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Podcast: Day of the Girl 2014 - Empowering Adolescent Girls: Ending the Cycle of Violence

Image_Kuoth_Wiel_IDGC_Podcast_B
©Dale Wilcox/Invision for Warner Bros./AP Images
Reese Witherspoon and Kuoth Wiel of “The Good Lie” Premiere at 2014 TIFF on Sunday, Sep. 7, 2014, in Toronto.

This podcast is part of the Changing the World for Girls discussions, a collaboration of the Beyond School Books podcast series and United Nations Girls’ Education Initiative (UNGEI). In this series, you will find discussions on the lasting impact education has on girls, communities and nations around the world.

NEW YORK, United States of America, 10 October 2014 – The theme this year for International Day of the Girl Child is ‘Empowering Adolescent Girls: Ending the Cycle of Violence’.

To mark the day, this edition of Changing the World for Girls focuses on violence and girls, especially school-related gender-based violence.

Podcast moderator Alex Goldmark speaks with two guests: Kuoth Wiel, a young actress who appears in the new Hollywood release, The Good Lie; and Professor Fiona Leach, an expert on international education.

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We caught up with Ms. Wiel on the set of the film, which is now in theatres.

The Good Lie is about the ‘lost boys’ of Sudan. The name was given to the thousands of boys who were orphaned and displaced during the Sudanese Civil War, some of whom eventually resettled in the United States.

Ms. Wiel plays a ‘lost girl’.

“I think the importance of having me in the film, as a female voice, is to show that the situation that had happened in our country did not just only happen to boys,” Ms. Wiel said.

Ms. Wiel was born in Ethiopia but spent a lot of time in Sudan. She lost her father during the war and her brother was a ‘lost boy’.

The film, she said, can raise awareness about the violence children experienced during the war.

“I think it will be an educational tool,” she said.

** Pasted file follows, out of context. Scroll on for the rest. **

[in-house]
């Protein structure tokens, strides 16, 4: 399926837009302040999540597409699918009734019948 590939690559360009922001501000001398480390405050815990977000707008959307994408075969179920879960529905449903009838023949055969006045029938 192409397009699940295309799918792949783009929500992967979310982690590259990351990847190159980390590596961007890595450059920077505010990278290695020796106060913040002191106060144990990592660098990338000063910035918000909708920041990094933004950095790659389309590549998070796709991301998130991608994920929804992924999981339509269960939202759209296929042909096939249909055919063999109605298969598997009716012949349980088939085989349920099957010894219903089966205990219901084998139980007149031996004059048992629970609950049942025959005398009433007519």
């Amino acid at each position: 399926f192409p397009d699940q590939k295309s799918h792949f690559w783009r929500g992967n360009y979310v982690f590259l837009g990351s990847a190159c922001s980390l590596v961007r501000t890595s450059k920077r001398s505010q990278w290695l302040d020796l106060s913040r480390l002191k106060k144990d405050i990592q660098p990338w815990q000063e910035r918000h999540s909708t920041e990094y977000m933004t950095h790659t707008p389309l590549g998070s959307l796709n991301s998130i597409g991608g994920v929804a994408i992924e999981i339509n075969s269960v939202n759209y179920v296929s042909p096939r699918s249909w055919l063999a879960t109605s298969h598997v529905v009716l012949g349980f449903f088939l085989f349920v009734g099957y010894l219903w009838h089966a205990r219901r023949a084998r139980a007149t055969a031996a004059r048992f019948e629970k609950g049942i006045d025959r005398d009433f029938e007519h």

The podcast continues with a conversation about violence in school-related contexts.

Professor Fiona Leach, an expert on international education, outlines three broad categories of violence in school-related settings: physical, psychological and sexual.

The categories cover violence from bullying to sexual assault and rape. For researchers and development workers, school-based violence is difficult to understand because it is often underreported, particularly sexual violence, Professor Leach said.

“It is very difficult to get a picture across the board,” Professor Leach said. “What we can say is that in many of these cases, violence in schools is considered as normal. It is accepted. That is one reason it is not reported.”

Professor Leach discusses recent studies that have linked violence to low academic achievement. She also talks about some of the solutions including girls clubs and child-friendly schools.

“Many schools have a very authoritarian culture,” Professor Leach said. “They need to move towards a more child-friendly environment, which enables children to talk about things they are uneasy about including violence.”

International Day of the Girl Child is 11 October. For more information on this year’s observance, please visit www.unicef.org/dayofthegirl.

 


 

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